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High-Probability Trade Setups: A Chartist's Guide to Real-Time Trading by Tim Knight

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Chapter 17

Multiple Tops

When a stock has been steadily climbing but can't seem to get past a certain level, it stands a risk of experiencing a multiple top, which can precede a meaningful drop in price. The top can range from just two similar, widely spaced high prices (a double top) up to many similar price levels. When those subsequent high price levels become a little lower each time, it suggests even more strongly that the stock is about to change direction, since the buying strength is waning.

DEFINITION OF THE PATTERN

The first requirement of a multiple top is that the stock has to have experienced a sustained increase in price. The premise of a multiple top is that the stock has already enjoyed a healthy inflation in price, and a selling (or shorting) opportunity has been forming for a while at current lofty levels.

Just because a stock ascends to a certain level a number of times doesn't mean it is forming a top. Those instances should:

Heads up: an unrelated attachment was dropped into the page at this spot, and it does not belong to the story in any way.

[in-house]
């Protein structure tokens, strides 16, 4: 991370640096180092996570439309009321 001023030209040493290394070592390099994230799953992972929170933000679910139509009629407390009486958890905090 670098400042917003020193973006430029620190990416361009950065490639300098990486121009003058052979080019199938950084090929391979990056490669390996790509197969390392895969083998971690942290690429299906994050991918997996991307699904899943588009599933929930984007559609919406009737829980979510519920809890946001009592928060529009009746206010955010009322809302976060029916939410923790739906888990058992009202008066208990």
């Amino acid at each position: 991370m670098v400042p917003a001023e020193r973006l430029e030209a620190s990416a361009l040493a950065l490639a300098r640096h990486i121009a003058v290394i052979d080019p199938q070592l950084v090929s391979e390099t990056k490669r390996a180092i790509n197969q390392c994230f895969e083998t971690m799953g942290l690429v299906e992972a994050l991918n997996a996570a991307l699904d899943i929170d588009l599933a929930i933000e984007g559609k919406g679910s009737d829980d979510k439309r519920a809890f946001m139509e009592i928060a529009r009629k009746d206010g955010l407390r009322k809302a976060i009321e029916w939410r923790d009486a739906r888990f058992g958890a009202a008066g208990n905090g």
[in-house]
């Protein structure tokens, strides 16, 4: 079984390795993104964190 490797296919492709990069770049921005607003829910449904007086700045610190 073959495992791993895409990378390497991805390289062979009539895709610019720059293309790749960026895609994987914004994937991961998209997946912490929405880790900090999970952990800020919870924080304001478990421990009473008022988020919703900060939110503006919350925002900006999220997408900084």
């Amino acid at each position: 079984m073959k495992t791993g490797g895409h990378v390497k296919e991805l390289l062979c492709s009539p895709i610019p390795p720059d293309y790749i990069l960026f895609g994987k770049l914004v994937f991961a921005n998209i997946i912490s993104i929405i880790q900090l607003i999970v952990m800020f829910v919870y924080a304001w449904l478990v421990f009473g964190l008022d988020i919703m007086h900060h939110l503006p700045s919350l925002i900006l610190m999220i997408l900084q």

• Have significant amounts of time between them.
  • Experience failed attempts at dropping before rising back again.
  • Ideally, exhibit diminishing amounts of volume with each instance of hitting the high.

The amount of time between highs might be many weeks, several months, or even several years. If you look at a daily chart of a stock, you will want to see large gaps between these high prices as the stock tries—and fails—to push its way higher at least a couple of instances.

As the pattern is forming, what you ideally want to see is a generally ...

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